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NLRB accuses Volkswagen of unfair practices

Union supporters hold up signs near the Volkswagen plant in Chattanooga, Tenn., in December.

Union supporters hold up signs near the Volkswagen plant in Chattanooga, Tenn., in December.

(Erik Schelzig / Associated Press)

The National Labor Relations Board on Wednesday filed an unfair labor relations complaint against Volkswagen for the German automaker’s refusal to bargain with the United Auto Workers union at its lone U.S. assembly plant in Tennessee.

The UAW was elected to represent workers specializing in the maintenance and repair of robots and machinery at the Chattanooga factory on a 108-44 vote in December. But Volkswagen declined to engage in contract talks with the UAW while challenging an NLRB decision to allow the small group of workers to vote on unionization.

The federal labor panel rejected Volkswagen’s challenge earlier this month in a 2-1 ruling that found skilled-trades workers “share a community of interest” in terms of qualifications, training, supervision and hours that is distinct from that of the remaining 1,400 hourly production workers in the assembly, body weld and paint shops.

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Volkswagen on Wednesday reiterated its intention to appeal in federal court because the NLRB panel “declined to fully evaluate” its argument that labor decisions should be made only by the hourly workforce at the plant.

The UAW responded by calling on the federal labor panel to issue an unfair labor practice complaint against Volkswagen.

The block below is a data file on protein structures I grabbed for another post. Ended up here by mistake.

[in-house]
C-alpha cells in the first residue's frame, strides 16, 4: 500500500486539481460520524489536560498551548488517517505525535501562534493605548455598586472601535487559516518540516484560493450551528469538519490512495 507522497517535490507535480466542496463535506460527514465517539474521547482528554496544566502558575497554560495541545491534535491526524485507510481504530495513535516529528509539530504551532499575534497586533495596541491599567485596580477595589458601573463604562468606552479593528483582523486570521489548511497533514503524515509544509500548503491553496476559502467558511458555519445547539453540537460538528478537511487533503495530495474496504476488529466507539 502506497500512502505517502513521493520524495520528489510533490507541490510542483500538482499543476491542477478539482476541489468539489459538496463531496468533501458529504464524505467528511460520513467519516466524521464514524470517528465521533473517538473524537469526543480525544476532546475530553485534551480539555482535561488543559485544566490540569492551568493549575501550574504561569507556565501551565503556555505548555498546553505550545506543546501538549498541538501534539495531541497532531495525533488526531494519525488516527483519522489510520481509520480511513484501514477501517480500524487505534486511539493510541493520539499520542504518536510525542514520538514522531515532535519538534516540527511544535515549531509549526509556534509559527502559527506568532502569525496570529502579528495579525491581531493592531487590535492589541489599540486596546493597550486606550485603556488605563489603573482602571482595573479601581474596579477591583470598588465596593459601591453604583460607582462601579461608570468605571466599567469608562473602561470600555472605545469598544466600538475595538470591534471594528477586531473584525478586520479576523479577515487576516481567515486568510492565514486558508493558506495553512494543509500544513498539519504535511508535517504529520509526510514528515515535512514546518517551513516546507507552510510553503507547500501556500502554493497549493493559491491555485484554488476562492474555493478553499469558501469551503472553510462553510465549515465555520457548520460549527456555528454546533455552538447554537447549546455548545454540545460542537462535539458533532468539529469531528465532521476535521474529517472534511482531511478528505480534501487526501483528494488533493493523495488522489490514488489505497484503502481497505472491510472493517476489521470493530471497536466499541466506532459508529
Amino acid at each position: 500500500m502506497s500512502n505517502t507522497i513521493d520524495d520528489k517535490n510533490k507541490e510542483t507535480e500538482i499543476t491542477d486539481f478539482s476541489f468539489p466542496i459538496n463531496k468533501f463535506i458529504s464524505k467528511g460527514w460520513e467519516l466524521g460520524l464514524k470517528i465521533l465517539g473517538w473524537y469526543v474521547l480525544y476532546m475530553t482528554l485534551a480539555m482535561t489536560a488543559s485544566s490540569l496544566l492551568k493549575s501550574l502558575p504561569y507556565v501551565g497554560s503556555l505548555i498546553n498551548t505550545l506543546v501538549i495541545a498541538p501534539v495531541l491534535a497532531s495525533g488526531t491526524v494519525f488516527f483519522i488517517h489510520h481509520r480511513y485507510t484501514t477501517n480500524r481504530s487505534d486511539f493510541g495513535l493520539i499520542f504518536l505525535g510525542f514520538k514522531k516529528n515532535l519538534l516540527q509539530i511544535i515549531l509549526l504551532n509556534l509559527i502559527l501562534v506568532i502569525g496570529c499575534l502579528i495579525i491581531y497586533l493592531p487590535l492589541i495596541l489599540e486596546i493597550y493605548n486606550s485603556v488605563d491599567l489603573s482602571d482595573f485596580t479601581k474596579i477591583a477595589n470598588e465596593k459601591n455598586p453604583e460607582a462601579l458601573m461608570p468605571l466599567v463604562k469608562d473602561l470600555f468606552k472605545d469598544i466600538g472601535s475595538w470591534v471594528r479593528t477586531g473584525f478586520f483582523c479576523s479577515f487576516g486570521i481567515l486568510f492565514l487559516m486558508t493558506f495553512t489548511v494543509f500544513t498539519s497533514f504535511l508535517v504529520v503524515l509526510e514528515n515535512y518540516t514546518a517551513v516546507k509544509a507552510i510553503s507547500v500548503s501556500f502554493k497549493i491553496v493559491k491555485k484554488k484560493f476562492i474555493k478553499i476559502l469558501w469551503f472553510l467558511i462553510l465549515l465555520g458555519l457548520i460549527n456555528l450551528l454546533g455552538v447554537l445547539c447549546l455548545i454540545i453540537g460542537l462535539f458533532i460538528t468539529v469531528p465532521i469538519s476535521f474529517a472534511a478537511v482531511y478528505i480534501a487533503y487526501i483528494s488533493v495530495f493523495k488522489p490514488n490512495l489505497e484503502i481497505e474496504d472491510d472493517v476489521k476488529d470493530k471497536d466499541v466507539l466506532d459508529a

The dispute comes amid Volkswagen’s ongoing efforts to cope with the fallout from its diesel emissions cheating scandal that the company said would cost it $18 billion for 2015 alone. A federal judge said last week that VW had agreed with the government to buy back as many as 482,000 diesel cars, as well as pay to make up for the cars’ pollution.

The NLRB’s decision to reject Volkswagen’s challenge of the vote draws on a landmark 2011 NLRB decision in favor of certified nursing assistants at a facility in Alabama. That decision paved the way for the formation of more of what labor opponents deride as “micro units.”

In the 2011 case, the nurses sought to create a 53-person bargaining unit represented by the United Steelworkers at the exclusion of other workers at the nursing home. The NLRB ruling in favor of the nurses was upheld in 2013 by the 6th Circuit U.S. Court of Appeals, whose jurisdiction includes Tennessee.

Volkswagen Group of America, which is based in Herndon, Va., hasn’t said where it will file its appeal.

Republican politicians in Tennessee and across the region have long spoken out against the United Auto Workers gaining a foothold among foreign-owned plants. And before a 2014 union vote at the plant, Republicans in the state Legislature warned that state grants and incentives could be lost if the UAW won.

The union blamed its 712-626 defeat on unfounded fears sown by labor opponents before the election.


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